The privilege of So What

I’ve been raised to be a friendly girl.

I was nice to animals. I recycled things. I always tried to smile at others. I was the kind of person people turned to when they had problems. I listened, gave others a shoulder to lean on to, and I was the first to come up with solutions or some good advice. I tried to make the world a better place whenever I could. And I cried when people were mean to me.

When I was still querying agencies and publishers with my first book and was rejected almost 150 times, a friend said to me, “But don’t you change when fame knocks on your door one day and the millions start rolling in, do you hear me? Promise that you’re not going to be one of those arrogant star bitches who don’t remember their friends anymore.”

She laughed when she said that, and I laughed too. The thing about fame? It was a joke…

Neither of us could know that over the next three years more than 100,000 people would read my books.

I don’t call myself famous. The right term is successful at what I do. I love to write, made my passion to my business, and achieved to reach out to a wonderful crowd of book lovers. My bank account looks a little nicer today than three years ago, and I get fan mail every day. But did that change me?

I’m still nice to animals, I recycle things, and I smile a lot at others. I still know all my good friends and have a shoulder for them to lean on if they need one. And I still try to make the world a better place whenever I get a chance to.

So, no…success (or fame) didn’t change me. Except for one thing. I’m not crying anymore. People can try to hurt me with their words now, but all I think is So What?

Some don’t like my books and rip them to pieces in public reviews? So what? 100,000 others love them.

People say I’m not really working because all I ever do is laze around and write a few lines every day? So what? They don’t really know me and never will. I might not have to be at an office or a construction site at seven in the morning, but I do get up before 6 most days and start writing before others even have breakfast. My workdays usually end at 10 p.m.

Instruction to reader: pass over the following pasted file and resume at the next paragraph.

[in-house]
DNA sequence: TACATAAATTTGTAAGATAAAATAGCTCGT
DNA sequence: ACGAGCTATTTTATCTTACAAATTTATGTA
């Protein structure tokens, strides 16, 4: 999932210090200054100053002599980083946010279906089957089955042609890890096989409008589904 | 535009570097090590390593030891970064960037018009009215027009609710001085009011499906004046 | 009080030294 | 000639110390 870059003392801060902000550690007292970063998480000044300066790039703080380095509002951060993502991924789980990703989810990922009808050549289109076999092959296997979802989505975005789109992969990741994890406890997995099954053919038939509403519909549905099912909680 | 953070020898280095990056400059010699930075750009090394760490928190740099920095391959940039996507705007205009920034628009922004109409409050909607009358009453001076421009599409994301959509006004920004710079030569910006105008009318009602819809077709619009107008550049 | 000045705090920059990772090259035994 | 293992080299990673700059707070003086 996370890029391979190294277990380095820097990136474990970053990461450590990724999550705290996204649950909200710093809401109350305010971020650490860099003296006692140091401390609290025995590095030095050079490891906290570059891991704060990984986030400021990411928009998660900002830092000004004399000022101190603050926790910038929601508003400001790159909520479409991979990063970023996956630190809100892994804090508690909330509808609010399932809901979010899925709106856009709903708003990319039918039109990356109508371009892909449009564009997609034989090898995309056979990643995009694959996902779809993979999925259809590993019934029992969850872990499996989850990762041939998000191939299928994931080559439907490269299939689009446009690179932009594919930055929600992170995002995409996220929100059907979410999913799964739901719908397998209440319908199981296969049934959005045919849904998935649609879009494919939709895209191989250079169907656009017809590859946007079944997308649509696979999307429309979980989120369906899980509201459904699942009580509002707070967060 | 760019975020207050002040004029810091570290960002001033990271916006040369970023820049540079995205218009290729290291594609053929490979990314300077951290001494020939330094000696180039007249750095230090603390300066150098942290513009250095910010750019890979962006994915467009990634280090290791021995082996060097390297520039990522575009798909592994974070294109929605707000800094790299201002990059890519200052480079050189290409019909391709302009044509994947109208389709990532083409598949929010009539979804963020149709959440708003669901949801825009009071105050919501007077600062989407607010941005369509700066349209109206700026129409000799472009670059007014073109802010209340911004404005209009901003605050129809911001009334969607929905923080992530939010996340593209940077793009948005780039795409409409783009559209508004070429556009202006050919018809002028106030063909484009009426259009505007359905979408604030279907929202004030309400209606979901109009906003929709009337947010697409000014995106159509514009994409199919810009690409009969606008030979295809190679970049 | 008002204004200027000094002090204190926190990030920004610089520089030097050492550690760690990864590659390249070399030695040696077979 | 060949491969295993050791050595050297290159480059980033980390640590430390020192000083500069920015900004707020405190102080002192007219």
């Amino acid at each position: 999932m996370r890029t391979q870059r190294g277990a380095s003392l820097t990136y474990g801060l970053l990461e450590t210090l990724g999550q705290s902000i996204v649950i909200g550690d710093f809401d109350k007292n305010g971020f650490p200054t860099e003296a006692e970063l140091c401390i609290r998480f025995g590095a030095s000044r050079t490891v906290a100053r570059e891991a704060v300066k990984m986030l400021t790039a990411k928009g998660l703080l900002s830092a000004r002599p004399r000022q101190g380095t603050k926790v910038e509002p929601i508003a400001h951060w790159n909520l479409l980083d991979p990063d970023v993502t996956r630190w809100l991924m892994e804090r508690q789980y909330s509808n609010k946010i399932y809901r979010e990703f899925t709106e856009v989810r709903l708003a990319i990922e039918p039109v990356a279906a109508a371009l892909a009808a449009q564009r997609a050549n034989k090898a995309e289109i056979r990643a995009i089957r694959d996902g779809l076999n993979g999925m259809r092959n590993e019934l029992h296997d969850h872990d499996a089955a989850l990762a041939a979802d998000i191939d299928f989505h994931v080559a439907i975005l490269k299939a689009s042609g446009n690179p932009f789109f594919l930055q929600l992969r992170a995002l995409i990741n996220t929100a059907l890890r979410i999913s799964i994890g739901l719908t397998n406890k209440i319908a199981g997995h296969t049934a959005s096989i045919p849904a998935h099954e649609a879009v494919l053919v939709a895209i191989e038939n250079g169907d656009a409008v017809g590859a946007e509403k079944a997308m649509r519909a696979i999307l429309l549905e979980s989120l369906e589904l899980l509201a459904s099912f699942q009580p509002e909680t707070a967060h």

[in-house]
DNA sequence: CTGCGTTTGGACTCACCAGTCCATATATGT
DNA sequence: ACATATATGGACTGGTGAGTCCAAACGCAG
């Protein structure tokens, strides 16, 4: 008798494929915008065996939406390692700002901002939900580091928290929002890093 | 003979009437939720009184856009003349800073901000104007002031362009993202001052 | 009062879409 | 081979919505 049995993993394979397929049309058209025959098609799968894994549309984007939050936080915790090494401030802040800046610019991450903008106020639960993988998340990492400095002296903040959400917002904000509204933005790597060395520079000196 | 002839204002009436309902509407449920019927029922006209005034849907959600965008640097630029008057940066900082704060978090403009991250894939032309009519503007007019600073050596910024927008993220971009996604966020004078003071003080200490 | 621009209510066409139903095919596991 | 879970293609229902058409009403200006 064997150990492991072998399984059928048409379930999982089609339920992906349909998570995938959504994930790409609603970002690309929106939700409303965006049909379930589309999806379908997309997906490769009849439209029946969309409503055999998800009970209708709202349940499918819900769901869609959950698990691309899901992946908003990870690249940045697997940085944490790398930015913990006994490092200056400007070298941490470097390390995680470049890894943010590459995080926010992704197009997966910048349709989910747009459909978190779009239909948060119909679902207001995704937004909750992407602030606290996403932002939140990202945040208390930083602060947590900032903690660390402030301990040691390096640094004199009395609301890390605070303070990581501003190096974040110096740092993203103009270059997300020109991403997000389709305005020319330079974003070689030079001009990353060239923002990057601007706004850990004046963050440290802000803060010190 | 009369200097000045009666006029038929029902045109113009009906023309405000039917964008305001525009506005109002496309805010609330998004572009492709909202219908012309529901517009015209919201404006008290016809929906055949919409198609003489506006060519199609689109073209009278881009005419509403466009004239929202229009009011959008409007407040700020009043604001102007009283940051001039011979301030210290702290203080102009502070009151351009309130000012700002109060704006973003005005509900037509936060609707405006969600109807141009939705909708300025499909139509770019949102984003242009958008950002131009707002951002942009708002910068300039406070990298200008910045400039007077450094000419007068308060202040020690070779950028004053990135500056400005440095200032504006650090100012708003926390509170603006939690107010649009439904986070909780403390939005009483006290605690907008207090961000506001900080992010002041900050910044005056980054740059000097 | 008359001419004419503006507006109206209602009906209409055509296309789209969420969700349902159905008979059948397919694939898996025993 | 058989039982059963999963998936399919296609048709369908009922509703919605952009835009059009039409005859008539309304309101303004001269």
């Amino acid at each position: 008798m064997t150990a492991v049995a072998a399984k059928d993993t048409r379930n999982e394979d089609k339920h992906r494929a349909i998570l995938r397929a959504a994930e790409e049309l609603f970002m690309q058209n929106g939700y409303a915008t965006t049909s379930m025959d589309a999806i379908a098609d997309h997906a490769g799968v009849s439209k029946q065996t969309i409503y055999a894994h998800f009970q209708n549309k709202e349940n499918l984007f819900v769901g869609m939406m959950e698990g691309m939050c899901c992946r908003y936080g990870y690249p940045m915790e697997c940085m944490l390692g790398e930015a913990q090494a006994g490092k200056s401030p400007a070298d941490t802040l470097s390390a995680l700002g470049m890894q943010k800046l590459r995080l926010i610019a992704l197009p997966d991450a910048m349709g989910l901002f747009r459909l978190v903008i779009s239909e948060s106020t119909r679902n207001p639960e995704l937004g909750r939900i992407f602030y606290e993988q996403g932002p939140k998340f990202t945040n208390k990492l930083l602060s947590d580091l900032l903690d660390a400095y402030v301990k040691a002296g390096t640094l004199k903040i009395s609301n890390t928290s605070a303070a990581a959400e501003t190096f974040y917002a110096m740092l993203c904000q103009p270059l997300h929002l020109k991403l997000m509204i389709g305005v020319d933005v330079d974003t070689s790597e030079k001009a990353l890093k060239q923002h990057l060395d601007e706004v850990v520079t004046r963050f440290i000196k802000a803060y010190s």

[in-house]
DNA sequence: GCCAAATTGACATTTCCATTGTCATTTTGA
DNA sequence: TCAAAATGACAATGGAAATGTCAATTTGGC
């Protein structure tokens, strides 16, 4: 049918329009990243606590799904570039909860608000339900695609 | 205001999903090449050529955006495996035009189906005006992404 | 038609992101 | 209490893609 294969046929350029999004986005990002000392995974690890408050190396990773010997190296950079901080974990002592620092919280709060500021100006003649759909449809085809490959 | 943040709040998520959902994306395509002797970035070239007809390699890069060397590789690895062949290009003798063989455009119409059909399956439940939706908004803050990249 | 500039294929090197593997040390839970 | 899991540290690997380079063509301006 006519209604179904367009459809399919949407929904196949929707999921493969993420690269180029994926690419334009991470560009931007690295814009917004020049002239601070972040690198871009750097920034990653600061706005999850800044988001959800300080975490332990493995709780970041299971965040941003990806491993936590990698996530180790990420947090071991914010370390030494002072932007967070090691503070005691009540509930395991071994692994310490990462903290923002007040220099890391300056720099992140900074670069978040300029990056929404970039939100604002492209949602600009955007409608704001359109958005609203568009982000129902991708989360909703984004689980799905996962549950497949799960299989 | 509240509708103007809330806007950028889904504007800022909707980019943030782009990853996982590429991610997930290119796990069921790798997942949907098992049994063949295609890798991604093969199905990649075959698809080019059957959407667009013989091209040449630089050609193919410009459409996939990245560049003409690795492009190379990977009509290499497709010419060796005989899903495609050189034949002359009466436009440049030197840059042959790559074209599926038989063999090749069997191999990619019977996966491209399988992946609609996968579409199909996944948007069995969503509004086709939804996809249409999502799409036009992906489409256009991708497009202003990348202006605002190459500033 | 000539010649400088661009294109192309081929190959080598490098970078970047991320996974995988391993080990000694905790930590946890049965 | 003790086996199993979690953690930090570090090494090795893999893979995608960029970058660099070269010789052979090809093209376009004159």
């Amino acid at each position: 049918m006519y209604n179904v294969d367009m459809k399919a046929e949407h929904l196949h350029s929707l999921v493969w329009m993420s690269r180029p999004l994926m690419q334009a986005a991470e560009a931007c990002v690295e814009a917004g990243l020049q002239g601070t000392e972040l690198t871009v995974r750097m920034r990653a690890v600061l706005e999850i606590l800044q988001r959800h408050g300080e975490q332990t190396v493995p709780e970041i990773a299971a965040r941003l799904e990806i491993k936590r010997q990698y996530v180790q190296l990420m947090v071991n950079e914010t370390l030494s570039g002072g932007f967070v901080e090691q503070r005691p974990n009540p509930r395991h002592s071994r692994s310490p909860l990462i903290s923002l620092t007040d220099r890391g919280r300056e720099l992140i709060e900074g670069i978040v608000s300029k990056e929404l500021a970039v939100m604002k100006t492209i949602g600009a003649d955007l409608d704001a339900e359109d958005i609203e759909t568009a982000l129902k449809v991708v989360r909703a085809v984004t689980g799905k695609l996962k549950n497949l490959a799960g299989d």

I can’t finish my next book within the demanded 2 months? So what? My true fans will wait a year for my next book and still be happy.

Some people can’t wait to rant about my being arrogant because I just didn’t say hello to them a moment ago? If that’s what they think… I don’t care. The truth is, I probably had other, more important things on my mind at that moment and actually didn’t see them. If they take it for arrogance, so what? I don’t have to explain myself to anyone.

And that is really the one great thing about being successful in your life. You decide who you want to be—the friendly girl or the star bitch—but you also gain a whole lot of self-esteem. You obtain the privilege of So what. After everything is said and done, it’ll make you a happier person.

Smiles,

Anna

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